Concertmaster Glenn Dicterow, NY Philharmonic
Marrying ease and expertise, the award-winning violinist Glenn Dicterow speaks of his various lives—concertmaster, guest soloist, teacher, recording artist, orchestra and chamber musician —with such purpose and delight that it’s clear he’s always the right man in the right spot at the right time—in all his roles. A teacher who takes obvious pleasure in his students at Juilliard and at the Manhattan School of Music; a soloist who has played with just about every prestigious orchestra in the world; a classical recording artist whose supple sounds can also be heard in various film scores (among them, The Untouchables, The Turning Point, Altered States, Aladdin, Beauty and the Beast, Interview with a Vampire); a family man who performs with his wife, the highly regarded violist Karen Dreyfus, with whom he founded the Lyric Piano Quartet (in residence at Queens College, where he also gives master classes); a parent whose children freely choose their instruments and genres; and most of all as a concertmaster at the New York Philharmonic, Glenn Dicterow evidences the kind of grace, modesty and confidence that go a long way to explain why the NY Philharmonic, the oldest symphony orchestra in the United States, and one of the oldest in the world, founded in 1842, continues to be “the” orchestra to be in and to hear.
Glenn Dicterow, who for many years previous to coming to the New York Philharmonic, had been with the Los Angeles Philharmonic, says that the New York Philharmonic is more “crusty.” He came east when he was just 30 and faced some rather formidable, establishment figures, but he won their respect and, one would guess from his manner, their affection as well. How did he do it? A slight pause, a bit of a laugh—“honey and sugar?” No doubt, but no easy accomplishment, winning over New York City musicians, especially considering the responsibilities, obvious and subtle, he had to assume as concertmaster: tuning the orchestra, first and second violin sections, coordinating the bowing, working on sectionals, being a kind of assistant conductor, and attending the various committees that effect a smooth running of an orchestra.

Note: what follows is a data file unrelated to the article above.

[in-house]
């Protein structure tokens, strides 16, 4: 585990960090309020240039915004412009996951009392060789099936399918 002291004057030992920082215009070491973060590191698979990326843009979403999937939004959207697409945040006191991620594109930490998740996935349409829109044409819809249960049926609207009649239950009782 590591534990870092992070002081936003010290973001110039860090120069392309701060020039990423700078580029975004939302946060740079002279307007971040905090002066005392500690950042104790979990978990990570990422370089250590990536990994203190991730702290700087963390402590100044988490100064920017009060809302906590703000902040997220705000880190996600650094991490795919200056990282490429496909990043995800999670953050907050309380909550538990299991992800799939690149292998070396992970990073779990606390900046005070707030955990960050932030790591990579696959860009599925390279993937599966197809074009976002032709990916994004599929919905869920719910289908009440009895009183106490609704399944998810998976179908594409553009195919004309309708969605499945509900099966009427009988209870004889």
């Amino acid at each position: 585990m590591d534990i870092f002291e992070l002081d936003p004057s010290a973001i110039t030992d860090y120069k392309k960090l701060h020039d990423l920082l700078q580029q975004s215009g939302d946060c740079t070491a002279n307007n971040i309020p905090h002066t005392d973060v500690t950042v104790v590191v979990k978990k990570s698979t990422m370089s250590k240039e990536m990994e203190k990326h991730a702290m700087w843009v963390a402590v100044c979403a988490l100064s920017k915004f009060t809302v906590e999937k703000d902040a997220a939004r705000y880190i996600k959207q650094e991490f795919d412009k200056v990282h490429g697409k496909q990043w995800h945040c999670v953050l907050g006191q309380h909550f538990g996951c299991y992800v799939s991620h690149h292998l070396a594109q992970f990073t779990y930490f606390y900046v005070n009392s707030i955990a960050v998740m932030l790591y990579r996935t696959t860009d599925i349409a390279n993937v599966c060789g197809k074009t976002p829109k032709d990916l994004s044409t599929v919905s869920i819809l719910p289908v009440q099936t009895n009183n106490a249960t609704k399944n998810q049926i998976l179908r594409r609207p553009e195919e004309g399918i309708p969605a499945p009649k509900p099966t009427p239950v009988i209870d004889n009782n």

Although Glenn Dicterow began his professional life at eleven as soloist, playing the Tschaikovski Violin Concerto, he began studying violin at the age of eight, a rather late stage by the Suzuki point of view. Is there a typical age children should start? “Five or six, for strings, though perhaps a bit later for cello,” he suggests, but learning an instrument is more than technique, it also means learning to read music. Of course, because his famous father Harold Dicterow was principal of the second violin section of the LA Philharmonic for 52 years, Glenn Dicterow certainly came to his love of music naturally, but he also must have been an unusually talented youngster to wind up studying with, among others, Jascha Heiftetz, soloing at the age of 18 under the baton of Andre Kostelanetz, and earning the regard of Leonard Bernstein, his idol, and his mentor, Zubin Mehta.
Amazingly, given all his achievements, Glenn Dicterow cites teaching as his long-range passion. Pre-college, he says, is the most exciting time to stimulate, to inspire youngsters. He knows that many of his students will not become soloists, even if they come in first in various competitions. The upside, however, is that it is possible—and desirable—for them to think about playing in orchestras, though once upon a time, even this goal was suspect. His own father, he points out, did not encourage him to become a musician because he would be able to work no more than 32 weeks a year and would have to “live out of a suitcase.” Today, musicians can fill out a full year, plan their lives against advance schedules, have a home base, and have a family.
A confessed Romantic (with special love for Richard Strauss and Beethoven), Glenn Dicterow also admirably supports contemporary composers, and is enthusiastic about the promise of technology—iTunes, for example and improved video—to make it possible for youngsters to hear and see concerts, so essential a part of their—and their parents’—musical education.#